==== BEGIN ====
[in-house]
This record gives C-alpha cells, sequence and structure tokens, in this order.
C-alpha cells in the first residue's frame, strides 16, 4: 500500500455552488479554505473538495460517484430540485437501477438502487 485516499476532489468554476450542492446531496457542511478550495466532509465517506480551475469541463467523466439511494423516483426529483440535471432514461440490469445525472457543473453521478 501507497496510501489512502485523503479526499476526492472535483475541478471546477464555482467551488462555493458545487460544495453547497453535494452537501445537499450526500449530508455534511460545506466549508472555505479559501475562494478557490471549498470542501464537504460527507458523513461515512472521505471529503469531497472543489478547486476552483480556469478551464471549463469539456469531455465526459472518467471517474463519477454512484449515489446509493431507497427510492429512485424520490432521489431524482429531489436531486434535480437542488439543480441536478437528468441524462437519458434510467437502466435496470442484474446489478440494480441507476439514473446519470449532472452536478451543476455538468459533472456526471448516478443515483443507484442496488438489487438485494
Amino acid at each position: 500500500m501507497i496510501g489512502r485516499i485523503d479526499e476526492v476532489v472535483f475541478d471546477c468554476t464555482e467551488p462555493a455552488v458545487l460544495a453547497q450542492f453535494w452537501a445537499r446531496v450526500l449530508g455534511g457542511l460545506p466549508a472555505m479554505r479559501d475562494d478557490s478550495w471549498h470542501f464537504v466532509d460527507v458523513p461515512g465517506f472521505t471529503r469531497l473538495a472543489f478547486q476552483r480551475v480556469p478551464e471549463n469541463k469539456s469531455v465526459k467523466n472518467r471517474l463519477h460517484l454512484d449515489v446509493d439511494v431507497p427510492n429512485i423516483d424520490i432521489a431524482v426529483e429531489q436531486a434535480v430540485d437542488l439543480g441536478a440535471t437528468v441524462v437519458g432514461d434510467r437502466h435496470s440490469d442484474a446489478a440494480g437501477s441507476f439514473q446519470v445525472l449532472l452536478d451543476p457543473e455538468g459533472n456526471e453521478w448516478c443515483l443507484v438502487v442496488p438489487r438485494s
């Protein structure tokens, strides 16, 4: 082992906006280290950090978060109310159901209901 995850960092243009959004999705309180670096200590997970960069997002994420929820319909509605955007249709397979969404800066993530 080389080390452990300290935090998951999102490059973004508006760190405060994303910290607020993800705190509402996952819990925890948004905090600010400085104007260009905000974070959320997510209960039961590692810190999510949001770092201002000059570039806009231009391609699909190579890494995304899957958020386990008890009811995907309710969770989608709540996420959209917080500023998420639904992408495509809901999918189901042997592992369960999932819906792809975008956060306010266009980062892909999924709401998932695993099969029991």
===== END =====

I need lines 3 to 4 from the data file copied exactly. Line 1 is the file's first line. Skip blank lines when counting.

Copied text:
C-alpha cells in the first residue's frame, strides 16, 4: 500500500455552488479554505473538495460517484430540485437501477438502487 485516499476532489468554476450542492446531496457542511478550495466532509465517506480551475469541463467523466439511494423516483426529483440535471432514461440490469445525472457543473453521478 501507497496510501489512502485523503479526499476526492472535483475541478471546477464555482467551488462555493458545487460544495453547497453535494452537501445537499450526500449530508455534511460545506466549508472555505479559501475562494478557490471549498470542501464537504460527507458523513461515512472521505471529503469531497472543489478547486476552483480556469478551464471549463469539456469531455465526459472518467471517474463519477454512484449515489446509493431507497427510492429512485424520490432521489431524482429531489436531486434535480437542488439543480441536478437528468441524462437519458434510467437502466435496470442484474446489478440494480441507476439514473446519470449532472452536478451543476455538468459533472456526471448516478443515483443507484442496488438489487438485494
Amino acid at each position: 500500500m501507497i496510501g489512502r485516499i485523503d479526499e476526492v476532489v472535483f475541478d471546477c468554476t464555482e467551488p462555493a455552488v458545487l460544495a453547497q450542492f453535494w452537501a445537499r446531496v450526500l449530508g455534511g457542511l460545506p466549508a472555505m479554505r479559501d475562494d478557490s478550495w471549498h470542501f464537504v466532509d460527507v458523513p461515512g465517506f472521505t471529503r469531497l473538495a472543489f478547486q476552483r480551475v480556469p478551464e471549463n469541463k469539456s469531455v465526459k467523466n472518467r471517474l463519477h460517484l454512484d449515489v446509493d439511494v431507497p427510492n429512485i423516483d424520490i432521489a431524482v426529483e429531489q436531486a434535480v430540485d437542488l439543480g441536478a440535471t437528468v441524462v437519458g432514461d434510467r437502466h435496470s440490469d442484474a446489478a440494480g437501477s441507476f439514473q446519470v445525472l449532472l452536478d451543476p457543473e455538468g459533472n456526471e453521478w448516478c443515483l443507484v438502487v442496488p438489487r438485494s